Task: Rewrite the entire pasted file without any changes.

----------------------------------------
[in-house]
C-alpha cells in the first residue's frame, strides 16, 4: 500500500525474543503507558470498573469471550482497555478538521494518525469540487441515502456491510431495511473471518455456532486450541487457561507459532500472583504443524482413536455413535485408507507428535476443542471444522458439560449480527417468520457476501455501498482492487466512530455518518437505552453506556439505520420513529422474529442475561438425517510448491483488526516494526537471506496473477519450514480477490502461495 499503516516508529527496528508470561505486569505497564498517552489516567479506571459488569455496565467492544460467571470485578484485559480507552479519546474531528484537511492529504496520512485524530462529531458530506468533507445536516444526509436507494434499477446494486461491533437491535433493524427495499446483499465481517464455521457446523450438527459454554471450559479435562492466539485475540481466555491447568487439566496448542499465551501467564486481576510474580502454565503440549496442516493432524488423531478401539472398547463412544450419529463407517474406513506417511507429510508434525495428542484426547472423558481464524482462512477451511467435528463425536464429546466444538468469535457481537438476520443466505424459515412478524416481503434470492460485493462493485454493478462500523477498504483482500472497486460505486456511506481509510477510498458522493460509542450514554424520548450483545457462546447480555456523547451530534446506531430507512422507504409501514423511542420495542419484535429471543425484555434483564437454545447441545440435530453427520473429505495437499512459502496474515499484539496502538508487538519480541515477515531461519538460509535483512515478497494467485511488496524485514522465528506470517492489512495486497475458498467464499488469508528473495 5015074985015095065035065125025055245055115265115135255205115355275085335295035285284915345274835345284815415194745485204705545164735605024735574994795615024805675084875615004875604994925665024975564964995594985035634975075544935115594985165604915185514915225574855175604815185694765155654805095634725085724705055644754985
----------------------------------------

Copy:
[in-house]
C-alpha cells in the first residue's frame, strides 16, 4: 500500500525474543503507558470498573469471550482497555478538521494518525469540487441515502456491510431495511473471518455456532486450541487457561507459532500472583504443524482413536455413535485408507507428535476443542471444522458439560449480527417468520457476501455501498482492487466512530455518518437505552453506556439505520420513529422474529442475561438425517510448491483488526516494526537471506496473477519450514480477490502461495 499503516516508529527496528508470561505486569505497564498517552489516567479506571459488569455496565467492544460467571470485578484485559480507552479519546474531528484537511492529504496520512485524530462529531458530506468533507445536516444526509436507494434499477446494486461491533437491535433493524427495499446483499465481517464455521457446523450438527459454554471450559479435562492466539485475540481466555491447568487439566496448542499465551501467564486481576510474580502454565503440549496442516493432524488423531478401539472398547463412544450419529463407517474406513506417511507429510508434525495428542484426547472423558481464524482462512477451511467435528463425536464429546466444538468469535457481537438476520443466505424459515412478524416481503434470492460485493462493485454493478462500523477498504483482500472497486460505486456511506481509510477510498458522493460509542450514554424520548450483545457462546447480555456523547451530534446506531430507512422507504409501514423511542420495542419484535429471543425484555434483564437454545447441545440435530453427520473429505495437499512459502496474515499484539496502538508487538519480541515477515531461519538460509535483512515478497494467485511488496524485514522465528506470517492489512495486497475458498467464499488469508528473495 5015074985015095065035065125025055245055115265115135255205115355275085335295035285284915345274835345284815415194745485204705545164735605024735574994795615024805675084875615004875604994925665024975564964995594985035634975075544935115594985165604915185514915225574855175604815185694765155654805095634725085724705055644754985